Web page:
After winding through the halls past the network's NASCAR Race Hub studio, Fox Sports Director of Technical Operations Kevin Callahan led me on a tour of the space, meticulously explaining what was going on at each stop and why it had to be done. Callahan is no stranger to big events: He's overseen Fox broadcasts for the Super Bowl, in addition to the network's coverage of major soccer tournaments like the CONCACAF Gold Cup, Copa America, Women's World Cup and Confederations Cup. While all of those offered chances to fine-tune the process, the Confederations Cup was held in Russia just last summer, serving as a dry run for the biggest soccer tournament in the world.
"Once we're in Russia, we have exactly 30 days from when we get the keys to the time that we're on the air," he said. "To build an entire broadcast facility in 30 days is a little tight, so we wanted to take advantage of the facility we have here to get as much tested as we can."
Thanks to the Confederations Cup, Callahan and his team have an idea of what to expect in Russia. This means they know how hard it will be to get even the simplest of supplies -- like whiteboards. A forklift was actually loading a dozen or so of those into a container as I got the rundown. The locale also requires them to go through a painstaking process of testing to make sure things will work under certain conditions.
Outside the facility in Charlotte sat a generator Fox rented specifically for testing all of the broadcast gear on the 230-amp current prevalent in Russia.
"We wanted to eliminate every variable that we possibly could," Callahan said. "If we had a piece of equipment that didn't react well, we would find that out here."
Last summer's Confederations Cup also gave Fox the chance to test its security measures. Like it does for the Super Bowl, the World Cup crew worked closely with the broadcaster's information-security team to verify its methods were the best. When you're hauling literal truckloads of gear around the world, you have to make sure you cover the events without a hitch. And in 2018, that includes being able to mitigate the risk of hacking.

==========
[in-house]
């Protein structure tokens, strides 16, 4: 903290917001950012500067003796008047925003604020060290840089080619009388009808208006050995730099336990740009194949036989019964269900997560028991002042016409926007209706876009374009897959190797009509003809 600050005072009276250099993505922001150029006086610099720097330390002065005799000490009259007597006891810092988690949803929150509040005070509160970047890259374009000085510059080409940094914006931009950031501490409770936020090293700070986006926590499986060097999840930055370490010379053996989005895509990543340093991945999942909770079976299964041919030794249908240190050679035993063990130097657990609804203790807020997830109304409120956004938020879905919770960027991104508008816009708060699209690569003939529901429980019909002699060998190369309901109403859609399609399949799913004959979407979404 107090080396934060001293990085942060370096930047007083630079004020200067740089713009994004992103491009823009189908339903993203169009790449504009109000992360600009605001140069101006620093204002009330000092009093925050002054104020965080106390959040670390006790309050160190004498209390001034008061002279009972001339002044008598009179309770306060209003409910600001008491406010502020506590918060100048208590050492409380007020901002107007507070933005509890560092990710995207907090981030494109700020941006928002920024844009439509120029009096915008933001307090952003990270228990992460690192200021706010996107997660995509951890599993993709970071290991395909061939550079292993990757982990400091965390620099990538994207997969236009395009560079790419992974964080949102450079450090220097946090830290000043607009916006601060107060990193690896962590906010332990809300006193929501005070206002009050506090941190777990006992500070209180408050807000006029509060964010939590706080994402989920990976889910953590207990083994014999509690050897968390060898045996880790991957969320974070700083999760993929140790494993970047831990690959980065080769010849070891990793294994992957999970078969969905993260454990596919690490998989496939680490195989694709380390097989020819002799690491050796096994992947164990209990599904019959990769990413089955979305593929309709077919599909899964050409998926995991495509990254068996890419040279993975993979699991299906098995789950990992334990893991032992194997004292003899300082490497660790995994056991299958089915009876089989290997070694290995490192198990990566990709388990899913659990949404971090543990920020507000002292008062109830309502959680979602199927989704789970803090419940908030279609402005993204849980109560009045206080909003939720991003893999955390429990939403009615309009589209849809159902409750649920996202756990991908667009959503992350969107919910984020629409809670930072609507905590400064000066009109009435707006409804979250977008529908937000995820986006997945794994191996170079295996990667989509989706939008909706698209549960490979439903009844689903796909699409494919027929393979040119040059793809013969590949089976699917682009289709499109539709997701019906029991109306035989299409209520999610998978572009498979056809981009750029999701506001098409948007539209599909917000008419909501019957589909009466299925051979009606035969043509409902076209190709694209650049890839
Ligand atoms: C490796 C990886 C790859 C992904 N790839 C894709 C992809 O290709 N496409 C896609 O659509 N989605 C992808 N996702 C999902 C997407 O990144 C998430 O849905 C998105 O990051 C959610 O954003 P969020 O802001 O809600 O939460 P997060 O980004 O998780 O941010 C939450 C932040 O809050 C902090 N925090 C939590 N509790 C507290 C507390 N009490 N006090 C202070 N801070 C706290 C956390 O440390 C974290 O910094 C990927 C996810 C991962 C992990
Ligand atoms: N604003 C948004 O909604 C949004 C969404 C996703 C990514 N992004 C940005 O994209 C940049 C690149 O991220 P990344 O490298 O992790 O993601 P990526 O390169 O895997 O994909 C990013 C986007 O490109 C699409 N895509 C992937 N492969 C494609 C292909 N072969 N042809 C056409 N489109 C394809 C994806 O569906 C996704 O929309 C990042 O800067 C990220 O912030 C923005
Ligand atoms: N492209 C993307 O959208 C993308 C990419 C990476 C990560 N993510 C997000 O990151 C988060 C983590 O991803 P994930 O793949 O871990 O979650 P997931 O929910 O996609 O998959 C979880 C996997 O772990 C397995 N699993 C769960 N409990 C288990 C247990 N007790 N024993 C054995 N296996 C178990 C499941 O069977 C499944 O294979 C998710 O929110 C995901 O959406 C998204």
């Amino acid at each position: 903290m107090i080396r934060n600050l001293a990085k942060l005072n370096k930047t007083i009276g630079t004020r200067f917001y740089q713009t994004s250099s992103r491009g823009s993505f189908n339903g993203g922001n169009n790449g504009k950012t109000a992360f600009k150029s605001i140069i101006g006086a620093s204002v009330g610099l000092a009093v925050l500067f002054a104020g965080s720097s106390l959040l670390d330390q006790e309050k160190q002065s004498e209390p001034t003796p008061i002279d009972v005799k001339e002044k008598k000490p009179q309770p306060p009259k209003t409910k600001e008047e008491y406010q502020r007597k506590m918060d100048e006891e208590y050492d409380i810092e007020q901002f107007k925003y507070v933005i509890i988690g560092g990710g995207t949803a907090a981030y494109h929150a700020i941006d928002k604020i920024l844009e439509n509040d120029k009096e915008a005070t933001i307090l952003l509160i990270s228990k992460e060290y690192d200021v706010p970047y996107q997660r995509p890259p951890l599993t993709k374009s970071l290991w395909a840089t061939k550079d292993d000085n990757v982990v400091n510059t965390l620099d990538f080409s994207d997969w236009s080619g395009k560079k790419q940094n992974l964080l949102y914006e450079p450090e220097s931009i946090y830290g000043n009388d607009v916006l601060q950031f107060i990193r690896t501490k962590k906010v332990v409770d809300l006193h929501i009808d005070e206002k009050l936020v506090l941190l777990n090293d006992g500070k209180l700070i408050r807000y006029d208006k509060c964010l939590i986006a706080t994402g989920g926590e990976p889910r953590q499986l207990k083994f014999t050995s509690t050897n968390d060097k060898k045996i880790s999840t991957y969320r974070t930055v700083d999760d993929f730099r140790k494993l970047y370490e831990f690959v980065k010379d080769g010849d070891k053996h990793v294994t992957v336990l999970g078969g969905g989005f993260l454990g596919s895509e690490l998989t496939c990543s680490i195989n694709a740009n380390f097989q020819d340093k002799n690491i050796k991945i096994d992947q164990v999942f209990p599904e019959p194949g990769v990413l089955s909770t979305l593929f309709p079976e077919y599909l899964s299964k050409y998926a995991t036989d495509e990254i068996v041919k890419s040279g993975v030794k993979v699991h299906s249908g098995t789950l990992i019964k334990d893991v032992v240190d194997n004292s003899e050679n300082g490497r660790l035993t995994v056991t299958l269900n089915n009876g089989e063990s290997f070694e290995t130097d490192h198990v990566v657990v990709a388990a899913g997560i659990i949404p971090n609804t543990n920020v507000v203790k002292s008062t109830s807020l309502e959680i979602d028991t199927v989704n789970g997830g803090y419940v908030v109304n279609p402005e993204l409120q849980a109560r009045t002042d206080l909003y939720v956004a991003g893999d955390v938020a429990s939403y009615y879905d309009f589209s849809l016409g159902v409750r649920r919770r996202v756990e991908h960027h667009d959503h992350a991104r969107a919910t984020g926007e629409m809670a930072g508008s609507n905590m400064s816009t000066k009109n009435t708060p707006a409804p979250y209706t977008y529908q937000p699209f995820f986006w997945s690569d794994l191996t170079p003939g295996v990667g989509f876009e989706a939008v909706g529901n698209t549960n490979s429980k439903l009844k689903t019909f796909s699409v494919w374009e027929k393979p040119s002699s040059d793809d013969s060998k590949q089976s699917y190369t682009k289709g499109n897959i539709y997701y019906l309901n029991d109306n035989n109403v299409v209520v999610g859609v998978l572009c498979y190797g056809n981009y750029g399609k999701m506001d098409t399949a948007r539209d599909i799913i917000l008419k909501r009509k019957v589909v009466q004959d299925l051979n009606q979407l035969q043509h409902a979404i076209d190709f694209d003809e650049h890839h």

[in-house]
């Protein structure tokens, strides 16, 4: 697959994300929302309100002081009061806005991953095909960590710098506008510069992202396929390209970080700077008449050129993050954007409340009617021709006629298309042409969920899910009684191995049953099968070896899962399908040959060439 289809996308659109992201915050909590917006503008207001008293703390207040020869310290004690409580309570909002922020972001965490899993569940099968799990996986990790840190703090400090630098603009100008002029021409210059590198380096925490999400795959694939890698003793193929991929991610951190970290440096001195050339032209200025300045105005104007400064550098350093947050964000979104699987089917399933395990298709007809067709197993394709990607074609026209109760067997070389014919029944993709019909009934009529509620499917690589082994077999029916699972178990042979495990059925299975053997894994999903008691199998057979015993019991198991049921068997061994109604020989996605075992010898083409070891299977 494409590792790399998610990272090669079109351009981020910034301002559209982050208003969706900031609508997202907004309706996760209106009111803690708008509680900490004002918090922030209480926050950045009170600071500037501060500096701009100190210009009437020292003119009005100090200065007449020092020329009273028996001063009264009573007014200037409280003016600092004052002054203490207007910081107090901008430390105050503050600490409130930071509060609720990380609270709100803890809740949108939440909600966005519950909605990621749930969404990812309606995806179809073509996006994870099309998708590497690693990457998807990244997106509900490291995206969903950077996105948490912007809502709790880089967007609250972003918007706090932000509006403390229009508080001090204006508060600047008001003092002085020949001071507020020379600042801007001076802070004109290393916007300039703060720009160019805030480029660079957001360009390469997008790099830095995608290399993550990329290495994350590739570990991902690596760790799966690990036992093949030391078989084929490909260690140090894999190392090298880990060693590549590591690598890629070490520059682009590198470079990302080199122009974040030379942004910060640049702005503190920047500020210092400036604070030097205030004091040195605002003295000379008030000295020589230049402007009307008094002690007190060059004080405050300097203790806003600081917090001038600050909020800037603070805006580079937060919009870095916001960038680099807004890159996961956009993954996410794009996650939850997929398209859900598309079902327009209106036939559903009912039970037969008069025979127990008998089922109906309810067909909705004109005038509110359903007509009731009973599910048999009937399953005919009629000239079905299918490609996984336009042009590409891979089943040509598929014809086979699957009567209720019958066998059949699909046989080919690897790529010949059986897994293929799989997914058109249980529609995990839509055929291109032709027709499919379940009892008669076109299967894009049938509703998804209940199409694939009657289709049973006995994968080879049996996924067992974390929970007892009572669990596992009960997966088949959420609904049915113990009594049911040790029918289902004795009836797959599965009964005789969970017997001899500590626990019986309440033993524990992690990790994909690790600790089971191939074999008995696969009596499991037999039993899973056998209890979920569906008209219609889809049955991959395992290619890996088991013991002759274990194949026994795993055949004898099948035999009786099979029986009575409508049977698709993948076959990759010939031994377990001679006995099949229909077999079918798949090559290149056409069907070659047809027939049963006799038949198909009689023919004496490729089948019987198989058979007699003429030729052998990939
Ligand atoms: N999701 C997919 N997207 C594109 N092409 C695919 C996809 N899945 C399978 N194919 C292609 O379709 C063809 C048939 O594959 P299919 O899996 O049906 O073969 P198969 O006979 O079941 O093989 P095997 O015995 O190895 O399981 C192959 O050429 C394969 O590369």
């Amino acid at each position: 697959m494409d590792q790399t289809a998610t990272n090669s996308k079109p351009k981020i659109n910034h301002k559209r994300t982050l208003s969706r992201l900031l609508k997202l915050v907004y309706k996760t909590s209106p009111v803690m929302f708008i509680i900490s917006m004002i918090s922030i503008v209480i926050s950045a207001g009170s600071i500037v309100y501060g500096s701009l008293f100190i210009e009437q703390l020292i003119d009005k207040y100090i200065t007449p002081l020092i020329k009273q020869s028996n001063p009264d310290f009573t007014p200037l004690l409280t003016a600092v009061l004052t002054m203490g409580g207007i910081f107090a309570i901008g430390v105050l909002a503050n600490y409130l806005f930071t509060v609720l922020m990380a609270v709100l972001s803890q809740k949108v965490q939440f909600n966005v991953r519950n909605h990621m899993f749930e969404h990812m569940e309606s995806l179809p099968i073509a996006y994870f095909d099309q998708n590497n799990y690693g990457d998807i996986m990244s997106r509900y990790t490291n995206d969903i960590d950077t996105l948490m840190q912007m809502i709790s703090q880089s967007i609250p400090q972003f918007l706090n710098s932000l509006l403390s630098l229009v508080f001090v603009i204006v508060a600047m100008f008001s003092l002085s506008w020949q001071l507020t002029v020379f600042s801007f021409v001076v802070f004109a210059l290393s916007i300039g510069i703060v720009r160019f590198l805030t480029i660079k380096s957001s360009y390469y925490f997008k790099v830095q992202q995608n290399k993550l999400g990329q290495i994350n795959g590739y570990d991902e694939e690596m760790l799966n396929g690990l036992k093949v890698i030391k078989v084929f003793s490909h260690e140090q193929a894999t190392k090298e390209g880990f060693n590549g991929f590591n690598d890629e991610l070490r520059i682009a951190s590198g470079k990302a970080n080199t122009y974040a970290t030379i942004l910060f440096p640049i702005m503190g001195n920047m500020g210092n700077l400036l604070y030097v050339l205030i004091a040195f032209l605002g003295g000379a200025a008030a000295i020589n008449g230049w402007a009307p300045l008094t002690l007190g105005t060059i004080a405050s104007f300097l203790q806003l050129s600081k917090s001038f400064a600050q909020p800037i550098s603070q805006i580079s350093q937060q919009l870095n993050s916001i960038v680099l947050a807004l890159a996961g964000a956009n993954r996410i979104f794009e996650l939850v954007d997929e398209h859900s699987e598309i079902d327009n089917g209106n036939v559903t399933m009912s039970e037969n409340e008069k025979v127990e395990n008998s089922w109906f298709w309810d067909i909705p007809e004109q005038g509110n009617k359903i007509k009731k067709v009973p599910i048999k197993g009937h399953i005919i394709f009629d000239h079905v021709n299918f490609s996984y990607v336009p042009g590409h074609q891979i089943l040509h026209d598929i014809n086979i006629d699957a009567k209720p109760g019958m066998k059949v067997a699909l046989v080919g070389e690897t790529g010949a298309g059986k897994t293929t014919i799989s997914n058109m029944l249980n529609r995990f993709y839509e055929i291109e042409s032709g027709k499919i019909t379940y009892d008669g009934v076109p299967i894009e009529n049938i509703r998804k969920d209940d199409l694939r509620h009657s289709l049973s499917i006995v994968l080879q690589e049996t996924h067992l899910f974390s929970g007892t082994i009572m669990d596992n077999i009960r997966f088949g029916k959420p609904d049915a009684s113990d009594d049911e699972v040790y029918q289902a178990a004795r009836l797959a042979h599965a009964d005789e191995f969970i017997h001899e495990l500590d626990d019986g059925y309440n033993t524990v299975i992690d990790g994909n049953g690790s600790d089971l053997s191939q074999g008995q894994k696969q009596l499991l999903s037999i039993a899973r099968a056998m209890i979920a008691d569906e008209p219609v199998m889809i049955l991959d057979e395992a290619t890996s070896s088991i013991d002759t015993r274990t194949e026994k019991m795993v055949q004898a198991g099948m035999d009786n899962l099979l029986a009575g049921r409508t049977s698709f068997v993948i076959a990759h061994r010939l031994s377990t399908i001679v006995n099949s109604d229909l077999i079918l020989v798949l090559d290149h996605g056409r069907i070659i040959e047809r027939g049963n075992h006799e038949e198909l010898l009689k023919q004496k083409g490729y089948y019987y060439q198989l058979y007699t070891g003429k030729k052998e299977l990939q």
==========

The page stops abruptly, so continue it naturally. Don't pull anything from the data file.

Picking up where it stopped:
Preparing for an event like the World Cup is about a lot more than just security. You have to be ready to cover a dozen venues during the group stage and as many as three matches a day. For Fox, that process started in 2013. The Women's World Cup presented the first learning opportunity in 2015, followed by the Copa America in 2016 and both the Gold Cup and Confederations Cup last year. Over the course of those events, Callahan and his team pieced together what he calls "kits" to make the at-venue job much easier.
"We took lessons that we learned at the Women's World Cup and put together a kit that consists of encoding gear, intercom systems and things that mimic what's in a mobile [broadcast] unit," he tells me, running down a list for what seems like the millionth time. "We started working with those ahead of the Copa America in the United States in 2016." Fox would also use the "kits" for the Confederations Cup in 2017, at which point the broadcaster had four sets to deploy. Each time, the network took note of feedback, fine-tuning the compact set of gear so that it required the absolute minimum number of people to use.
"The Confederations Cup, from a venue standpoint, went off without a hitch," Callahan said. From there, Fox teamed up with an outside partner to build two more packs, so it will use a half-dozen of the kits in Russia at a dozen stadium venues starting next week. Some sites won't have a dedicated crew or commentators, depending on which teams are playing. Instead, Fox will rely solely on the feed from the host broadcaster.
Once testing was complete, all of the gear headed to Russia was loaded into shipping containers and trucked to a port in Norfolk, Virginia. There, it was moved onto ships for its monthlong journey to St. Petersburg, which includes a stop in the Netherlands. That voyage began in Charlotte on April 6th -- over two months before the first match in Russia. The documentation process, including the details that will be needed to clear customs, began months before the scheduled departure from the States.
The last key piece of World Cup gear left the US on May 7th.